Dirk J. Hamel
My parents are Bill and Sharon Hamel of Dubuque, Iowa. I am the oldest of their six children. My parents have been tremendous role models for me. For most of my life, Dad worked full time as a foreman at the Dubuque Packing Company and its successors, and also worked a second full-time job running his own landscaping and snow removal business. I know there were many times during the spring and summer when he only got a couple hours of sleep a night. Sometimes in the winter he didn’t get to sleep at all.
Meanwhile, Mom was raising six children that were born over the course of nine years. Mom made sure that all of us kids had chores and duties. However, her cooking, cleaning, shopping, laundry, nursing, educating and general child-rearing never stopped. In her “spare” time she handled all of the billing and paperwork for the landscaping business.
I have certainly worked hard in my life, but I know I have never worked as hard as my parents.
Growing up my brothers and I always worked in Dad’s landscaping and snow removal business. We did a lot of residential sodding, and the shapes of the houses, lot lines and sidewalks required a lot of trimming.
Occasionally we got a job with an easy shape like a football field. A football field requires 6,000 square yards of sod including the end zones. That is five or six semi loads of sod, and I don’t remember how many individual pallets of sod. Laying 6,000 square yards of sod in a single day so you can start watering it was a challenge, but also very satisfying. You started the day with a plot of dirt, and at the end of the day you had a football field.
I also had a second job delivering auto parts for a few years. The delivery job gave me a good opportunity to meet and learn how to get along with a wide variety of people.
I worked for four years at Kmart while I was going to college. I spent about half of my time unloading delivery trucks and stocking shelves. I sold appliances the other half of my time. Back in those years there were many fewer shopping options, and Kmart was always extremely busy. I learned a lot about customer service in my years at Kmart.
My least favorite job was the summer I worked third-shift clean up at a meat processing plant. I was always motivated to work hard in school. Nonetheless, cleaning up a slaughter house managed to give me even more motivation to work hard in school.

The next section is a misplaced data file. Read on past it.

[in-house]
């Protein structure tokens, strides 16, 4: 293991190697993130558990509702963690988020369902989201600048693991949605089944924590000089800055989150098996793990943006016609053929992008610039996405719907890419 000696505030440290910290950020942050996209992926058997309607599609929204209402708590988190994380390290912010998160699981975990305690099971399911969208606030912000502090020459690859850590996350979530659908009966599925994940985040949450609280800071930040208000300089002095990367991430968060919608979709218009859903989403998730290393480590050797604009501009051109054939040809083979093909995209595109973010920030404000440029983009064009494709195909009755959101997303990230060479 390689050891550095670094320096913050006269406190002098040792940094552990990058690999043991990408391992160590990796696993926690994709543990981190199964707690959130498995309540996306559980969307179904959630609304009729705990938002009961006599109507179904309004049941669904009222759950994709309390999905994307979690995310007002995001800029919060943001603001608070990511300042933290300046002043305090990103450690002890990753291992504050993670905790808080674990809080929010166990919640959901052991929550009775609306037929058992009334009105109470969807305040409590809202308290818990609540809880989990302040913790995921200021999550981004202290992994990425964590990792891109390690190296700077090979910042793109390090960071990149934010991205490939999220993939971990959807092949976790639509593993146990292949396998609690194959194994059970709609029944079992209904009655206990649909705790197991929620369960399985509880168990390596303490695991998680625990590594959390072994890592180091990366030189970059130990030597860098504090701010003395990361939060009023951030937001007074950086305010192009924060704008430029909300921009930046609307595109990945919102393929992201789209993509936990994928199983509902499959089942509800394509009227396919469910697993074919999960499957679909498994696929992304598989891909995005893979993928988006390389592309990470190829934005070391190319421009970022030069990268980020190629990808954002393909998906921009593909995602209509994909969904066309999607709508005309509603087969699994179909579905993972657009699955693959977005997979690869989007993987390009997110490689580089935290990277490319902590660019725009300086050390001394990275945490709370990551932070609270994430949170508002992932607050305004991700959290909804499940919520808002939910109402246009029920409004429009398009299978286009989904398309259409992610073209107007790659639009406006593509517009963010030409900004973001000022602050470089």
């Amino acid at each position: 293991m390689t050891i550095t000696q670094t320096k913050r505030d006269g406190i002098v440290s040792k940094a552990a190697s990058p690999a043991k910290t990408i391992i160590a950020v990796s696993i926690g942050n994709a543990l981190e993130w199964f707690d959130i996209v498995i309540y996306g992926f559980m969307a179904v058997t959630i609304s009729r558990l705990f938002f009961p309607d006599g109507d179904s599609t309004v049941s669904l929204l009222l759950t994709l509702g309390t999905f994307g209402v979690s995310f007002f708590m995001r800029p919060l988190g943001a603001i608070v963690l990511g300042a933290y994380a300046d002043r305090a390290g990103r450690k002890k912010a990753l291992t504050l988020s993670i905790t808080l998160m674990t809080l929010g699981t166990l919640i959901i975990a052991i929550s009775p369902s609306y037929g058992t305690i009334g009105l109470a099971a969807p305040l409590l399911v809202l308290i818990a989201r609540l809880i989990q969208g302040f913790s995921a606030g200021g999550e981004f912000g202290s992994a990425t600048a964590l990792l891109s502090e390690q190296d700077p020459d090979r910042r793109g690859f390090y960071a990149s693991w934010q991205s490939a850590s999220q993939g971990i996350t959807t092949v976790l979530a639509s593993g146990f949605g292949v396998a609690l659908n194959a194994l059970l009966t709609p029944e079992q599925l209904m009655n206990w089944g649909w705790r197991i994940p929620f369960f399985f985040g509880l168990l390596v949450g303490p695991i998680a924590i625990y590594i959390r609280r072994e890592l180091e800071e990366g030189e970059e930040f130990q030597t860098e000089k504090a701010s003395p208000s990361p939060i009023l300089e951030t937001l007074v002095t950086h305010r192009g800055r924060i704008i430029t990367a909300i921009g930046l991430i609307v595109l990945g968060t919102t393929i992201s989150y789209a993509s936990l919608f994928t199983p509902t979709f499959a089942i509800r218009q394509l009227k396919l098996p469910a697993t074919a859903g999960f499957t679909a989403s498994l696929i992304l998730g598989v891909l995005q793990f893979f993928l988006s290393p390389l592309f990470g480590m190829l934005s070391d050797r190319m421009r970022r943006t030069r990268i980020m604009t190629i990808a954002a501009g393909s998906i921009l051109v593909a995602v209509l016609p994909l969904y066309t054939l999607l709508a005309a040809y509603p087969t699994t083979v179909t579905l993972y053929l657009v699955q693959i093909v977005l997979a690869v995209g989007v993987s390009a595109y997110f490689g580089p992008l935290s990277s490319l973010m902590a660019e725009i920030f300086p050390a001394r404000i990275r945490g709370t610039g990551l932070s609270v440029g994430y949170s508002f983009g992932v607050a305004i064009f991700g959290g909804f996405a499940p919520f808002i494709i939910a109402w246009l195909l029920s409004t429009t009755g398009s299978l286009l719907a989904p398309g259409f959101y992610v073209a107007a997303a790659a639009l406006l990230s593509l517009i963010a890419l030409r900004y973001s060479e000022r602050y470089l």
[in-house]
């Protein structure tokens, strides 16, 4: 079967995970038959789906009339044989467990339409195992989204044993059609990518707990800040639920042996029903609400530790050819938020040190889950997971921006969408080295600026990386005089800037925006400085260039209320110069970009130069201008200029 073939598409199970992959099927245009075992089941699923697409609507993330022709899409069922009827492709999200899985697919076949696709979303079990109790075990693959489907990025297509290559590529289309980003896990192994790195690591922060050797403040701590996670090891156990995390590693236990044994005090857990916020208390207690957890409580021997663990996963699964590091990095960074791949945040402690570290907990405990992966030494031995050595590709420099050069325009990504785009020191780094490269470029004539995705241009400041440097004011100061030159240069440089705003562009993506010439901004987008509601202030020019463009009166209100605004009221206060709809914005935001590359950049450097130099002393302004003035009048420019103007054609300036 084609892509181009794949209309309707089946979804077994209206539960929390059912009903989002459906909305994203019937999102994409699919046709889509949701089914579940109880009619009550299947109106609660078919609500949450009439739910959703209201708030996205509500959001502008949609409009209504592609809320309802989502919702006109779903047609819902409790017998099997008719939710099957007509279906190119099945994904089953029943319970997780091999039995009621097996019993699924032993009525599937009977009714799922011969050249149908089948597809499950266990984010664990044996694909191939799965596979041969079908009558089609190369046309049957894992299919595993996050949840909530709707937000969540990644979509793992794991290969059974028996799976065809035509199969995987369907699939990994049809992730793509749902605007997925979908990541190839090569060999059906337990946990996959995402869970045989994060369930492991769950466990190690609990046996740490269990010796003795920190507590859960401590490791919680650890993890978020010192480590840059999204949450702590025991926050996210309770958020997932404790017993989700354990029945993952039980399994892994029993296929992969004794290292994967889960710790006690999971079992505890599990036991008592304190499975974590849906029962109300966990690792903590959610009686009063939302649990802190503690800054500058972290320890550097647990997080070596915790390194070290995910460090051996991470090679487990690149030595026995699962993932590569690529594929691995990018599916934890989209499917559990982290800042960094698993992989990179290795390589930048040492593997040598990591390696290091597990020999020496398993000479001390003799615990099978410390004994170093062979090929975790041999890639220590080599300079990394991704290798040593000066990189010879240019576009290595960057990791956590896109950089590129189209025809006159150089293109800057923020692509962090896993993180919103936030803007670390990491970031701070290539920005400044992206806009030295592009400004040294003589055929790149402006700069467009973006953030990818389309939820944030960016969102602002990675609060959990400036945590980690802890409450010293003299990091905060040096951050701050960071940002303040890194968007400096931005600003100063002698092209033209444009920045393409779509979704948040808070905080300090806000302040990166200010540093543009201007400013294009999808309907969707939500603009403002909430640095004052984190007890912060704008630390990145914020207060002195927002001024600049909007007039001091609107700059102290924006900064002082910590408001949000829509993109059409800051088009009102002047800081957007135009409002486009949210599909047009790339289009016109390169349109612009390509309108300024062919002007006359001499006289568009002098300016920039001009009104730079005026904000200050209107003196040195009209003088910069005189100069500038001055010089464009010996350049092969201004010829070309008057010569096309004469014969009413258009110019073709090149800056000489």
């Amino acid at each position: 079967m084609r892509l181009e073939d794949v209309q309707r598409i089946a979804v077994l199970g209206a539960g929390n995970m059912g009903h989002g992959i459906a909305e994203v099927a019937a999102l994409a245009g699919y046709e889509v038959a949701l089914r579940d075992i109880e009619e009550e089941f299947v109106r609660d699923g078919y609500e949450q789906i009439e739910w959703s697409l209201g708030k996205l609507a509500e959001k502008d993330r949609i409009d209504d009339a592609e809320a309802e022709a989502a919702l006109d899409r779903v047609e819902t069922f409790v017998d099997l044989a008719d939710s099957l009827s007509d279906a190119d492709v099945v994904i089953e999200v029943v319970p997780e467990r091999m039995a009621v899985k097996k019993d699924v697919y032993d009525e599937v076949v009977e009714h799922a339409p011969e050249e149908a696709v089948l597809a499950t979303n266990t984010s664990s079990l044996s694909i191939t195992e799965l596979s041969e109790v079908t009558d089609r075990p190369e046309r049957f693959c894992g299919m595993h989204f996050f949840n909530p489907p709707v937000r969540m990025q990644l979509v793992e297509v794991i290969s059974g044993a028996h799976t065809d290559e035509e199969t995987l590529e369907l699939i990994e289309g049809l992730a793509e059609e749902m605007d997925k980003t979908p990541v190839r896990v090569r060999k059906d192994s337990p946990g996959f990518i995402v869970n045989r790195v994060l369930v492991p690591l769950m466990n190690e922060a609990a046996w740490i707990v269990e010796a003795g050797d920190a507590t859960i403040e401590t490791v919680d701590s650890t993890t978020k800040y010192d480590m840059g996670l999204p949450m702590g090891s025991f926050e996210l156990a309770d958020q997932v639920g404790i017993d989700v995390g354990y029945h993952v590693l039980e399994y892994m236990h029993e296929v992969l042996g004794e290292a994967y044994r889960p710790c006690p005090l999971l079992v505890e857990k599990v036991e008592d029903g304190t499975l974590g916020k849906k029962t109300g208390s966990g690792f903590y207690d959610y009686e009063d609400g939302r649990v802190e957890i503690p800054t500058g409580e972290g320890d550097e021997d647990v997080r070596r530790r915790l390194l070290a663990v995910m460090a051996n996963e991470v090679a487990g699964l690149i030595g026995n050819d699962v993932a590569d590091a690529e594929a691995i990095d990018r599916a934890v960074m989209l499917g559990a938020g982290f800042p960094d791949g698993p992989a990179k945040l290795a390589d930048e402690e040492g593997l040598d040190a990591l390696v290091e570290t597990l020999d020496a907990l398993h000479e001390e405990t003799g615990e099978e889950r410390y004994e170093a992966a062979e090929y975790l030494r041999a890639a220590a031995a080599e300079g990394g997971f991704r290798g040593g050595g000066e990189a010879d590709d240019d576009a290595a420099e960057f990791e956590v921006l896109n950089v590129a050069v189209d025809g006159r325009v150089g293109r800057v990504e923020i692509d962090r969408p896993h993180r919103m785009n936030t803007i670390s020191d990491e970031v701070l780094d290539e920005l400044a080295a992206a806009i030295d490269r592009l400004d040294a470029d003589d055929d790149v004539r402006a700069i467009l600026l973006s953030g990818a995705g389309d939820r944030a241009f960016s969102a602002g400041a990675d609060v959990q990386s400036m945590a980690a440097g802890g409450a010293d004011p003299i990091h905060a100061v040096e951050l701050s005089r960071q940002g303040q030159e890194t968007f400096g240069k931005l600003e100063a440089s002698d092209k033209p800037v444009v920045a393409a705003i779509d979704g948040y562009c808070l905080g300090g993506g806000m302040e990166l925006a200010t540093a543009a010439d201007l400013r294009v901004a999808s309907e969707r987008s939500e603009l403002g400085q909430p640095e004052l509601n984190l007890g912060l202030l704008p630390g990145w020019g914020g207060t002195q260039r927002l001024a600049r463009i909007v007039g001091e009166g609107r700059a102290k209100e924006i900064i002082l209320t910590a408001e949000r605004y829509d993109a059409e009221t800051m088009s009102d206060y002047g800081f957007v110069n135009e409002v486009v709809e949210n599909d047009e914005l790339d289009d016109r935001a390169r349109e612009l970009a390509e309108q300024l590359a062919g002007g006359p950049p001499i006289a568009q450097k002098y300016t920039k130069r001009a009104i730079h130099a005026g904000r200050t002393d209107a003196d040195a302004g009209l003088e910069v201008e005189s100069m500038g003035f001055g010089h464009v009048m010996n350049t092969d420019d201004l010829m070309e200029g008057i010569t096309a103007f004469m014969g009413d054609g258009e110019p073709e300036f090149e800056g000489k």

I graduated from Loras College in Dubuque in 1982 with a degree in psychology. Loras had a lot of excellent professors. I took a lot of writing classes with Don Knefel that have been very helpful in the practice of law. I took a number of political science classes with Doc Clark who taught me a lot about how to make and defend arguments.
I graduated from the University of Iowa College of Law in 1986. I think I am pretty smart, but some of my classmates were scary smart. I learned that I could compete with these folks by working extremely hard.
One of the best lessons I ever learned in laws school was from a practicing lawyer who came one day to give us some real world advice. The lawyer explained that when we went out to practice law we would run into issues or problems that we would want to leave for another day because they were so difficult or uncomfortable. The lawyer explained that we had to resist that impulse and instead make that problem our immediate priority. I do not remember this lawyer’s name, but I am very grateful to him because his advice has kept me out of trouble and on top of my cases.
While I was attending law school I was able to work as a prosecuting intern for one summer with the Dubuque County Attorney’s office, and during my final year of law school with the Johnson County Attorney’s office. These internships were a great chance to learn how the legal system really operated. I was also able to get some excellent early court room experience by trying several simple misdemeanor jury trials, and many non-jury trials.
After I graduated from law school in 1986 I was able to return to my home town of Dubuque and begin practicing with the law firm of Norman & Gilloon, P.C. in 1986. My partner Dave Wright joined the firm later that same year. I became a partner in the law firm in 1991.
When I first began working as a lawyer I had a general law practice that dealt with most types of legal issues. I quickly realized that I enjoyed trial work the most and I began to concentrate on litigation cases.
In 2000 I began to do more and more workers’ compensation cases. That trend has continued, and I now spend about two-thirds of my time on work comp cases, and my remaining time on personal injury cases.
Doing a good job for the people I represent is very important to me. I work hard for my clients and always look for ways to improve.
Over the years I have found that the keys to doing a good job for my clients are:
- Set up good systems to process the case.
- Keep the cases moving forward.
- Keep my clients informed of the progress of their cases, and answer their questions promptly.
- Work hard.
- Take the cases to trial if a fair settlement cannot be achieved.
Since I became a lawyer I have always tried to give back to the community. In 2004, I received the “Volunteer Lawyer Award” from Iowa Legal Aid and the “Pro Bono Award” from the Iowa State Bar Association. I have also helped grade the Iowa Bar exam test since 2007.
I have been married to my wonderful wife, Lorilee, since 1987. Lorilee was a classroom teacher for 25 years. In the Fall of 2011 she became the English Curriculum Director for grades 6 through 12 of the Dubuque Community School District. Lorilee and I like to spend our free time with our family, friends and Jack Russel Terriers.
J.D., University of Iowa, 1986
B.A., Loras College, 1982
Magna cum laude
U.S. District Court, Northern District of Iowa
U.S. District Court, Southern District of Iowa
- Iowa State Bar Association
- Dubuque County Bar Association
- Illinois State Bar Association